Ferdinand Marcos Jr.

Harris underscored respect for human rights, press freedom in Marcos meeting

Bea Cupin
Harris underscored respect for human rights, press freedom in Marcos meeting

US Vice President Kamala Harris speaks with Philippines President Ferdinand Marcos Jr at the Malacanang palace, during her state visit on November 21, 2022.

Eloisa Lopez/Reuters

The White House says Vice President Kamala Harris also stressed 'the importance of bolstering democratic principles,' and the commitment of the Biden-Harris administration to strengthen US ties with the Philippines

MANILA, Philippines – United States Vice President Kamala Harris spoke to President Ferdinand Marcos Jr. about the “importance of respect for human rights,” the White House said in a statement.

“The Vice President underscored the importance of respect for human rights, including freedom of expression and freedom of the press, and the importance of bolstering democratic principles,” the White House said in a readout of Harris’ meeting with Marcos in Malacañang on Monday, November 21.

Malacañang has yet to release details of the meeting, outside of press releases from the opening remarks, which were streamed live via state-run RTVM.

After opening statements from Marcos and Harris, journalists – Manila-based media covering Malacañang and those embedded with the US Vice President – were escorted out of the meeting area.

The note was a minor one – and the White House didn’t expound on the discussion unlike their notes on talks about defense, economic partnership, food security, and energy – but it comes just as the United Nations Human Rights Council (UN HRC) called on the Marcos administration to address violations and issues left behind by his predecessor, Rodrigo Duterte.

Human rights was also a point of discussion between Harris and former president Duterte’s daughter, Philippine Vice President Sara Duterte.

“They also discussed our nations’ shared democratic values and the importance of respect for human rights,” said the White House’s readout from the vice presidents’ meeting.

Notes released by the Philippines’ Office of the Vice President made no mention of human rights discussions.

US Vice President Kamala Harris meets with Vice President of the Philippines Sara Duterte at the Aguado House on November 21, 2022.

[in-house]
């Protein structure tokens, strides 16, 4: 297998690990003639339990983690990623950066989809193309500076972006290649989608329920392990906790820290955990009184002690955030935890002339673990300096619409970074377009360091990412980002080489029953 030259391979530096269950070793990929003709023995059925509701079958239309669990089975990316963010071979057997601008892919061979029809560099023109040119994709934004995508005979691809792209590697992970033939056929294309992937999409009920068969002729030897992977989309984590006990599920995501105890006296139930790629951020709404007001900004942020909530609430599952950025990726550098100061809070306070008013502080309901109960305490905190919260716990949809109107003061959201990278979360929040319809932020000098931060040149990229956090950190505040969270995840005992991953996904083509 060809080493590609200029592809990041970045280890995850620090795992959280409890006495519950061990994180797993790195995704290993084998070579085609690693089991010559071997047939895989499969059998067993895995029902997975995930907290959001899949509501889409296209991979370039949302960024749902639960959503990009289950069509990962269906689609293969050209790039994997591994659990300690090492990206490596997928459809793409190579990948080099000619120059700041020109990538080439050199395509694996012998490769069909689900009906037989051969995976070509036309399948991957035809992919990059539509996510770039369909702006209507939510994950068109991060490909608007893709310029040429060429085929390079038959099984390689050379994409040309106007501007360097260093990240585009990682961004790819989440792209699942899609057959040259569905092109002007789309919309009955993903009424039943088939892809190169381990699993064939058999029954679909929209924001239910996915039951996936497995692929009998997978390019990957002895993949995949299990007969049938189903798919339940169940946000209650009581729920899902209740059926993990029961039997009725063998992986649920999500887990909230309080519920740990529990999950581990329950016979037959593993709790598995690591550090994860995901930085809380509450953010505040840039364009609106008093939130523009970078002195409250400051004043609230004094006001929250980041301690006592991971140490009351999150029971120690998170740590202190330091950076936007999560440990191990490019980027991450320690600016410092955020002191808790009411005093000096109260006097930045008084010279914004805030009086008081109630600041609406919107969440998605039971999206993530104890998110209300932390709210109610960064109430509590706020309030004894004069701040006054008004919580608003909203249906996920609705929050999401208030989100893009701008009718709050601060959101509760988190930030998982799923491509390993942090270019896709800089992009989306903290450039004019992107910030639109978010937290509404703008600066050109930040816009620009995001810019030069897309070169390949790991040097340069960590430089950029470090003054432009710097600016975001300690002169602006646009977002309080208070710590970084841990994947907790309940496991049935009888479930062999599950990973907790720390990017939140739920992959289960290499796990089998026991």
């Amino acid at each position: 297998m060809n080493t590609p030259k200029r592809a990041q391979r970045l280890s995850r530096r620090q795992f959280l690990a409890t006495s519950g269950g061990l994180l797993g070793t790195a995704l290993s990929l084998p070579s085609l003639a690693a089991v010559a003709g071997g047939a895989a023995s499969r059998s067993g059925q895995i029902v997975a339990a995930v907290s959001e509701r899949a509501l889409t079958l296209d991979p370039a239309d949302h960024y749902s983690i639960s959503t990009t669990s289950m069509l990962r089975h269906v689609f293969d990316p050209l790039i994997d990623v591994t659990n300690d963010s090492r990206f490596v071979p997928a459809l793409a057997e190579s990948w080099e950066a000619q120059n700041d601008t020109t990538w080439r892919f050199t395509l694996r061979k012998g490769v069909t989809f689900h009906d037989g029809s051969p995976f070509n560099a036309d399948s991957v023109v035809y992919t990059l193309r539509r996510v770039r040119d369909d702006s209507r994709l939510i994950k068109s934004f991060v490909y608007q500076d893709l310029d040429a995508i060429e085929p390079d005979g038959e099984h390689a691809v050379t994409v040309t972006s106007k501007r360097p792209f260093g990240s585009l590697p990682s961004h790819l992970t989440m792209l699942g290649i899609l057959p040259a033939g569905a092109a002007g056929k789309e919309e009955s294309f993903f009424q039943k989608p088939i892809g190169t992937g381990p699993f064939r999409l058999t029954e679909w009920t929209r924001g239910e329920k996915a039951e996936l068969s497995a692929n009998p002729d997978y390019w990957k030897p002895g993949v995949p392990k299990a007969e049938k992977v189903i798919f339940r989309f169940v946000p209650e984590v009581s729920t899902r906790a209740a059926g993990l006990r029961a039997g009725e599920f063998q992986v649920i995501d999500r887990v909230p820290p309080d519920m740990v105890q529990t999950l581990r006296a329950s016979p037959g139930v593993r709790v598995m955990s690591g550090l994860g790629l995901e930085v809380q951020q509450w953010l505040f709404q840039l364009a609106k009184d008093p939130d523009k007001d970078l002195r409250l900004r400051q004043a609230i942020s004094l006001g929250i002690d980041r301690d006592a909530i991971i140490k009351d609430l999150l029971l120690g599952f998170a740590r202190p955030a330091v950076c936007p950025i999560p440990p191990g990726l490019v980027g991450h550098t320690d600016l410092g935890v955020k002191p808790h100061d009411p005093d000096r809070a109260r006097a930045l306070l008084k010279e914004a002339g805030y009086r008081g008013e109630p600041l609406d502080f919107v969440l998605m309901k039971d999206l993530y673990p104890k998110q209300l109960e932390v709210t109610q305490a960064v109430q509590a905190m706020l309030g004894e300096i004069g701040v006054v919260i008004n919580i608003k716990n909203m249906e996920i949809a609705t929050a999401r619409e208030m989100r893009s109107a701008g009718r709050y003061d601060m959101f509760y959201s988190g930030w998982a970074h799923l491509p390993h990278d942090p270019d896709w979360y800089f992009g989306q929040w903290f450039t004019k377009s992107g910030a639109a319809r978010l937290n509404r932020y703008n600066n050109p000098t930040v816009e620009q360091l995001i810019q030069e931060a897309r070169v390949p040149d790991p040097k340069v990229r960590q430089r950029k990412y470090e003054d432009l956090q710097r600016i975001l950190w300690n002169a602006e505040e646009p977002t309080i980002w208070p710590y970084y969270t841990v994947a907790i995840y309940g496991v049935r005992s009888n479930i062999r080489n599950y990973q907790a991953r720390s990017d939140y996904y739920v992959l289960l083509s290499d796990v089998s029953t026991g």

Human rights issues, press freedom

Recommendations from the UNHRC stem from the universal period review (UPR) of the Philippines’ human rights record.

At least 11 member-states called on the Marcos administration to address extrajudicial killings under Duterte’s bloody campaign against illegal drugs.

The Philippine government has said that 6,252 individuals were killed in police operations from July 2016 to May 2022. Human rights groups estimate that up to 30,000 people were killed vigilante-style in the name of Duterte’s “war on drugs.”

In its review, the UNHRC also urged the Philippines to pass legislation or amend laws that would protect journalists and human rights defenders in the Philippines. The Philippines is among the deadliest countries in the world for journalists.

Marcos is considered an ally of the former president, although Duterte did not explicitly endorse his candidacy in 2022.

Both Marcos and Sara Duterte were considered continuity candidates in the 2022 election cycle, with both making promises – from the vague to concrete – to continue the older Duterte’s policies, including the controversial ones.

Thus far, it’s been a mixed bag. Marcos has said that while he thinks the “drug war” must continue, his government would take a “slightly” different approach.

The younger Duterte, meanwhile said she wants “strengthened” law enforcement but did not go into details. But just like her father, Vice President Duterte has doubled down on red-tagging progressive activists and lawmakers.

Harris visit

Harris is in the Philippines for a quick visit, from November 20 to 22, on the heels of her participation in the Asia-Pacific Economic Cooperation Summit in Bangkok.

Both Harris and US President Joe Biden recently spent a lot of time in Southeast Asia to join various summits, as part of the superpower’s move to improve relations with the Indo-Pacific.

Aside from meetings with Marcos and Duterte, Harris met with women leaders and activists in Manila. On her last day in the Philippines, she will visit Puerto Princesa in Palawan, a city close to the contested areas of the South China Sea or the West Philippine Sea.

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The Philippines and the US are long-time treaty allies although relations have gone through ups and downs in recent years.

Ties with the US were tested during the Duterte administration, with the then-president overtly rejecting and openly lambasting traditional allies from the Global North, and even hurling expletives at then-US president Barack Obama and the US State Department over their criticism of his bloody drug war. Duterte announced a “pivot to China” during his administration.

The new Marcos administration has been reestablishing Manila’s ties to Washington, with Marcos reiterating on November 21 that he does “not see a future for the Philippines that does not include the United States.”

But he has also kept close ties with China thus far, and is set to visit Beijing for a state visit in January 2023 – his first state visit outside Southeast Asia. – Rappler.com

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Bea Cupin

Bea is a senior multimedia reporter who covers national politics. She's been a journalist since 2011 and has written about Congress, the national police, and the Liberal Party for Rappler.